Iranian companies have signed $1 billion in contracts for enhanced recovery at nine aging oilfields of the country which is now left to its own devices in the face of the most restrictive US sanctions ever.
Minister of Petroleum Bijan Zangeneh oversaw the signing between two subsidiaries of the National Iranian Oil Company (NIOC) and seven domestic contractors to raise recovery at the fields by 90,000 barrels a day, media reports said Wednesday.
The fields – seven located in Khuzestan province and two in Bushehr and Fars provinces – are all onshore. They are among 33 oilfields selected for revival by Iranian companies at a total cost of $6 billion over three years after which they will add 300,000 barrels a day to Iran’s production capacity.
The new dark clouds of US sanctions have a silver lining for Iranian companies which normally have a slim chance of being involved in upstream projects because major investment schemes are mostly snapped up by international firms.
President Donald Trump’s decision in May to withdraw the US from a 2015 nuclear deal with Iran and reimpose sanctions prompted a host of oil and gas companies to abandon their projects in the country.
The decision, however, was a piece of uplifting news to Iranian companies and NIOC has wasted no time in putting its trust in their capabilities and not disappointing them.
“We wanted to create projects only for Iranian contractors,” Zangeneh said at the signing ceremony in Tehran Tuesday. “We wanted to raise hope among local companies as the US wants to cause worry and upset Iranian people by the sanctions,” he was quoted as saying.
Unlike foreign developers which bring in both investment and technology, local firms are usually spared investing in projects and the Iranian government shoulders the lion’s share of providing capital.
In the case of the nine investments signed Tuesday, NIOC Deputy Managing Director for development and engineering Reza Dehqan said the government will provide 80 percent of the funds and the contractors will share the remaining 20 percent.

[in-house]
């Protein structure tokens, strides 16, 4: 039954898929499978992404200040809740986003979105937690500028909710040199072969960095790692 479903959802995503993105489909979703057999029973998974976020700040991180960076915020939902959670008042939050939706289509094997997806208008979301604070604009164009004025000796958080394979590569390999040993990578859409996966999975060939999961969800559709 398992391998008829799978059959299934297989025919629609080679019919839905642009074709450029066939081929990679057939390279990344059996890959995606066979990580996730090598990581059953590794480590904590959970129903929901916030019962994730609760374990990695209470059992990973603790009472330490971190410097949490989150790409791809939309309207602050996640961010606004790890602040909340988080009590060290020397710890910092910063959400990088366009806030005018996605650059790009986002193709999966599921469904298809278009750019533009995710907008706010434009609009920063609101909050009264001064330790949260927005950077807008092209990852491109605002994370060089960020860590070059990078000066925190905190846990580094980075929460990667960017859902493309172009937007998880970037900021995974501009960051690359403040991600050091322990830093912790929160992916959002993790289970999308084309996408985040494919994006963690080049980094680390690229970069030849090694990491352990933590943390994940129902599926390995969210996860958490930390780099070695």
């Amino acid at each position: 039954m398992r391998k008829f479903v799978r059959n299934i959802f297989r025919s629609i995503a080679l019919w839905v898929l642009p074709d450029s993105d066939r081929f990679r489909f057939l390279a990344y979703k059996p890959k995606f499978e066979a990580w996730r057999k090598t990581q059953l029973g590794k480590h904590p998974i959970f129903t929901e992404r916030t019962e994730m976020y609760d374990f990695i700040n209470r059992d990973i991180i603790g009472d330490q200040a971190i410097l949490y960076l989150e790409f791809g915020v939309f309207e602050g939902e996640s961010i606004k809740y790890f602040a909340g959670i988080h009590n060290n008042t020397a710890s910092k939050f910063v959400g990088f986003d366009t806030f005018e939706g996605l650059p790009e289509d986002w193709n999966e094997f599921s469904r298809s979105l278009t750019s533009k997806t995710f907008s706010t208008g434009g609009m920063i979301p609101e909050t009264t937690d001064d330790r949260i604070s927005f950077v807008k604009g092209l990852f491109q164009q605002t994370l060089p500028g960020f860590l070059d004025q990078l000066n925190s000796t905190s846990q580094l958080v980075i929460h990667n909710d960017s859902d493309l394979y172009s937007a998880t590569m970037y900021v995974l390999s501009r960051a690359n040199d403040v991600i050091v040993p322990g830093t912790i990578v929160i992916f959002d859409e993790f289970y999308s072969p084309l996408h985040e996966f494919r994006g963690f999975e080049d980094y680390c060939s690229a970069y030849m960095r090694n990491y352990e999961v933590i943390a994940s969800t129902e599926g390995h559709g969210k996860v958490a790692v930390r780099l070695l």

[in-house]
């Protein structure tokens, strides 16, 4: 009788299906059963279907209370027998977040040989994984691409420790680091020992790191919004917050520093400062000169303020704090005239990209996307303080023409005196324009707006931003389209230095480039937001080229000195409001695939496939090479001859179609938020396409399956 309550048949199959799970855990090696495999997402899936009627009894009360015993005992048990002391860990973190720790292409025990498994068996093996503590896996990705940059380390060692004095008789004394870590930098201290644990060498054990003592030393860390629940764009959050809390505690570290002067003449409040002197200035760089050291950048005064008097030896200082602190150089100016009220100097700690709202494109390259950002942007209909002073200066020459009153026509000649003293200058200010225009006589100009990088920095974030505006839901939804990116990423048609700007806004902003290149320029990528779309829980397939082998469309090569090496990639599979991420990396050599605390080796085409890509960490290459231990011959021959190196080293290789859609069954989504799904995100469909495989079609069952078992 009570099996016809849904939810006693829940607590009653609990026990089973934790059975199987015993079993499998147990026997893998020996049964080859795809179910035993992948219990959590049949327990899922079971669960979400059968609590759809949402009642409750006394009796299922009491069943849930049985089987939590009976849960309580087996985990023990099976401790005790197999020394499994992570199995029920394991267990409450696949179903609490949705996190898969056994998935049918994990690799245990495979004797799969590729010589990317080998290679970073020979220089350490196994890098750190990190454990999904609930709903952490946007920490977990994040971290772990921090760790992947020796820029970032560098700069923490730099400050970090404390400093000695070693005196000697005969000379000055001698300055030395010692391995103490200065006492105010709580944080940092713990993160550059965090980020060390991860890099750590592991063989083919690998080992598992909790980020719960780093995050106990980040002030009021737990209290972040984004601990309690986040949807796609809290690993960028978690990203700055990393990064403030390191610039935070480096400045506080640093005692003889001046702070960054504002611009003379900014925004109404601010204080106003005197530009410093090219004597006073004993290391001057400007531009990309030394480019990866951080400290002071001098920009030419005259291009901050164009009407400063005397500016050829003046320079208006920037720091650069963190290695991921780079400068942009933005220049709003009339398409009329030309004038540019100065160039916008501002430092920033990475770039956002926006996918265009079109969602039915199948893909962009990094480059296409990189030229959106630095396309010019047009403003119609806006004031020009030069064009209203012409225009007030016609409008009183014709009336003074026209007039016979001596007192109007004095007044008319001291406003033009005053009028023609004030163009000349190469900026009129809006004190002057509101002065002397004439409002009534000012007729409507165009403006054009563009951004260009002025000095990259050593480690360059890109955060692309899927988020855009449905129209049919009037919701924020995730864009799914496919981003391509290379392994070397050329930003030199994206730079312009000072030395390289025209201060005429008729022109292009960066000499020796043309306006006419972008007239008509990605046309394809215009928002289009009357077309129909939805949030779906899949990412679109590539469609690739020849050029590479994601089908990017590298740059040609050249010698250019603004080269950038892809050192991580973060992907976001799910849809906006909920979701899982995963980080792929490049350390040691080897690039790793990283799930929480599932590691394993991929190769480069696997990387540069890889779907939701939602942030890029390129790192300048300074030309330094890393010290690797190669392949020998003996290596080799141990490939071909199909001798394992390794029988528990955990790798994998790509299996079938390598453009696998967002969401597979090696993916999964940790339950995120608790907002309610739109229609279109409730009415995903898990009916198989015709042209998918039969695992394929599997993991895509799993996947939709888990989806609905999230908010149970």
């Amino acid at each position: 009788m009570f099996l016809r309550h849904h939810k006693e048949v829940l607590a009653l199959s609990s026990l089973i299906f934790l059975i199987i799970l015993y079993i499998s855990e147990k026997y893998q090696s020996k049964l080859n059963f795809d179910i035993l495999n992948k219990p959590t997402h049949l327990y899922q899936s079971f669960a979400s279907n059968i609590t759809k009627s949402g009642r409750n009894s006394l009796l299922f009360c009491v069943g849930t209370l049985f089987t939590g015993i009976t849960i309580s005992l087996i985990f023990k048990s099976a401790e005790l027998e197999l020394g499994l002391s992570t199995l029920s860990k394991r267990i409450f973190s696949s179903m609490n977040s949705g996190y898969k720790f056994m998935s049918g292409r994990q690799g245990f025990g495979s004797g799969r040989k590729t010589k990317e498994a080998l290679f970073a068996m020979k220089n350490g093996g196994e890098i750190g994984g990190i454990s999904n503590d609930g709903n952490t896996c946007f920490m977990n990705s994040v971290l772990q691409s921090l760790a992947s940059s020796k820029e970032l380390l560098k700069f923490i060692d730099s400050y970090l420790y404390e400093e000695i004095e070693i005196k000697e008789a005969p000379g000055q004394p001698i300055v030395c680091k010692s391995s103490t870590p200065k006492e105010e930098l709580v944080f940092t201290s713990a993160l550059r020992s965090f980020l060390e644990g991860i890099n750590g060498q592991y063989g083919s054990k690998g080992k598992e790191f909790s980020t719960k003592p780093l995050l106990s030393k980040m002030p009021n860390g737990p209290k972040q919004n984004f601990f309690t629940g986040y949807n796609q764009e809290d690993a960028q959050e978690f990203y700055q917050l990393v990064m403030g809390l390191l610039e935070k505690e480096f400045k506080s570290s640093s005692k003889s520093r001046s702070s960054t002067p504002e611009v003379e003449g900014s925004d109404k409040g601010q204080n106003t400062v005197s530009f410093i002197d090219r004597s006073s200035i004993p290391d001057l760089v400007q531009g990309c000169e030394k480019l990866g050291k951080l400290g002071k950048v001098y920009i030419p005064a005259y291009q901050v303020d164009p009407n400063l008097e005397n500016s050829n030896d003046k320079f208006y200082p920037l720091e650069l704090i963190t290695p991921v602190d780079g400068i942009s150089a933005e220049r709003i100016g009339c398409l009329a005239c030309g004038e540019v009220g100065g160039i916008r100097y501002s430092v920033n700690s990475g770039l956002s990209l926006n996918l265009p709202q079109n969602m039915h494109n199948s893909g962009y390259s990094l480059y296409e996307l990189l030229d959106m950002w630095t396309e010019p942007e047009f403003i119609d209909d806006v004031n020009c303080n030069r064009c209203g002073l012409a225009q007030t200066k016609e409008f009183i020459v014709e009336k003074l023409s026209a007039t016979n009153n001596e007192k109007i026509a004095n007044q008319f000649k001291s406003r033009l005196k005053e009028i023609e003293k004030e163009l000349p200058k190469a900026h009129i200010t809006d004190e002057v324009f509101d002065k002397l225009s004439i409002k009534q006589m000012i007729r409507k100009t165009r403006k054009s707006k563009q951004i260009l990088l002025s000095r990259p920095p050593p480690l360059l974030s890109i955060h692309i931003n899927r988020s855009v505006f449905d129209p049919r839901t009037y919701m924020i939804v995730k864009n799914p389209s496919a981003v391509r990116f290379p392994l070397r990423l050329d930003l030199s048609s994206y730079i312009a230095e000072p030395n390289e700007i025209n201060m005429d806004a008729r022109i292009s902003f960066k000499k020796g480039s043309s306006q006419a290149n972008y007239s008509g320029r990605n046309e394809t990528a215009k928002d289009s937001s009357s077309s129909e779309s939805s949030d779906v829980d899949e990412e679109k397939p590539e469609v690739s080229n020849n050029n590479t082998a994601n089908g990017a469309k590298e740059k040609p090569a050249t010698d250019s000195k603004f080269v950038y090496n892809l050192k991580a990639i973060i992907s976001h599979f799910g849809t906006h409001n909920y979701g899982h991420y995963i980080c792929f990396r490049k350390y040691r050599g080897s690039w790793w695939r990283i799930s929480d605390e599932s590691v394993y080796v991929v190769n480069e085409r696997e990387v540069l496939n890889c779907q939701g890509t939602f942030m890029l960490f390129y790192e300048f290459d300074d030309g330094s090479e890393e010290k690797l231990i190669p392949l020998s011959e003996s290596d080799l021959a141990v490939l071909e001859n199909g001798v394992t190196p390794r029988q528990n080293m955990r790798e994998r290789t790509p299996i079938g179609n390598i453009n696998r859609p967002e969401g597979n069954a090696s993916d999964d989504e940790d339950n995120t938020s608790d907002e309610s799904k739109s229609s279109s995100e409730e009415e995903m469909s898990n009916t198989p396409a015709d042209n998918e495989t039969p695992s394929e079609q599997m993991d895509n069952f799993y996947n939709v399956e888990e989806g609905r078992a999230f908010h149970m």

After a year and half, the Iranian companies will have to use their income from operation of the fields to pay further costs of the projects, Zangeneh reportedly said.
Four of the 33 fields earmarked for development by Iranians are offshore, signaling probably the first ever inroads by domestic entities into a field which has traditionally been a monopoly of big foreign companies because of the complications involved.
Early this month, ISNA news agency said Iran was in talks with several domestic companies to extract more oil from South Pars after foreign companies abandoned the plan in the face of US sanctions.
Iran’s development of the South Pars oil layers is still at the pilot phase, but the country sees positive prospects for 150,000 barrels per day of recovery in the currently producing reservoir.
Officials have said the development of the layers is a complex process, where highly intricate horizontal drilling into different reservoirs is needed to link them up for cumulative production at an offshore wellhead.
US re-enactment of sanctions has left Iran’s oil industry headed for choppy waters but officials say the measures will accelerate the growth of domestic capabilities.
“A few years ago, we were begging to foreign and even Chinese companies for the purchase of some drilling equipment, but we have now become self-sufficient for them,” head of exploration at NIOC Saleh Hendi said last month.
Iran, he said, was currently scouring 60 percent of its total area for new oil and gas reserves, including in places which were deemed until recently the least likely to have hydrocarbon-bearing formations.
“Our preliminary studies show that hydrocarbon resources are likely to be found in the Bostanabad and Miyaneh regions of East Azarbaijan Province,” he told reporters in Tehran.